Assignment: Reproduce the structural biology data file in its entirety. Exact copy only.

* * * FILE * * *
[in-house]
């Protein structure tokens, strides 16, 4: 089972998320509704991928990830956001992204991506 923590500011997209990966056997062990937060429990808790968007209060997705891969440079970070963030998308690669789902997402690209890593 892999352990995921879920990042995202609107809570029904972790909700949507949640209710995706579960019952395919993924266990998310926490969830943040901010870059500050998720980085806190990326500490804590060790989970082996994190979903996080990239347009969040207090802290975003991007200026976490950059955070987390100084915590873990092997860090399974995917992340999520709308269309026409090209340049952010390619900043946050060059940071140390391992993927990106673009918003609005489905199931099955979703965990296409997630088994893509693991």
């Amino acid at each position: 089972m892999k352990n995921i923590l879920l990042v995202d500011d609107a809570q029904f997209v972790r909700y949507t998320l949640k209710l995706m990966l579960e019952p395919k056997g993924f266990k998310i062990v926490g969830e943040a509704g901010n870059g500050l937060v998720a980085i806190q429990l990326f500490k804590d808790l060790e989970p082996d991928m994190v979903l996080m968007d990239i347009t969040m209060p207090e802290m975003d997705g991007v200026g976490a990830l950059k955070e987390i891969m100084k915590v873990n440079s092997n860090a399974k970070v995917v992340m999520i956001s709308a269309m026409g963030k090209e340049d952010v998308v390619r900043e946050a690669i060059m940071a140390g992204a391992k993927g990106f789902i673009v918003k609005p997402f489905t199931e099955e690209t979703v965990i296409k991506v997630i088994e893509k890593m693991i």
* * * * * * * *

[in-house]
């Protein structure tokens, strides 16, 4: 089972998320509704991928990830956001992204991506 923590500011997209990966056997062990937060429990808790968007209060997705891969440079970070963030998308690669789902997402690209890593 892999352990995921879920990042995202609107809570029904972790909700949507949640209710995706579960019952395919993924266990998310926490969830943040901010870059500050998720980085806190990326500490804590060790989970082996994190979903996080990239347009969040207090802290975003991007200026976490950059955070987390100084915590873990092997860090399974995917992340999520709308269309026409090209340049952010390619900043946050060059940071140390391992993927990106673009918003609005489905199931099955979703965990296409997630088994893509693991």
């Amino acid at each position: 089972m892999k352990n995921i923590l879920l990042v995202d500011d609107a809570q029904f997209v972790r909700y949507t998320l949640k209710l995706m990966l579960e019952p395919k056997g993924f266990k998310i062990v926490g969830e943040a509704g901010n870059g500050l937060v998720a980085i806190q429990l990326f500490k804590d808790l060790e989970p082996d991928m994190v979903l996080m968007d990239i347009t969040m209060p207090e802290m975003d997705g991007v200026g976490a990830l950059k955070e987390i891969m100084k915590v873990n440079s092997n860090a399974k970070v995917v992340m999520i956001s709308a269309m026409g963030k090209e340049d952010v998308v390619r900043e946050a690669i060059m940071a140390g992204a391992k993927g990106f789902i673009v918003k609005p997402f489905t199931e099955e690209t979703v965990i296409k991506v997630i088994e893509k890593m693991i």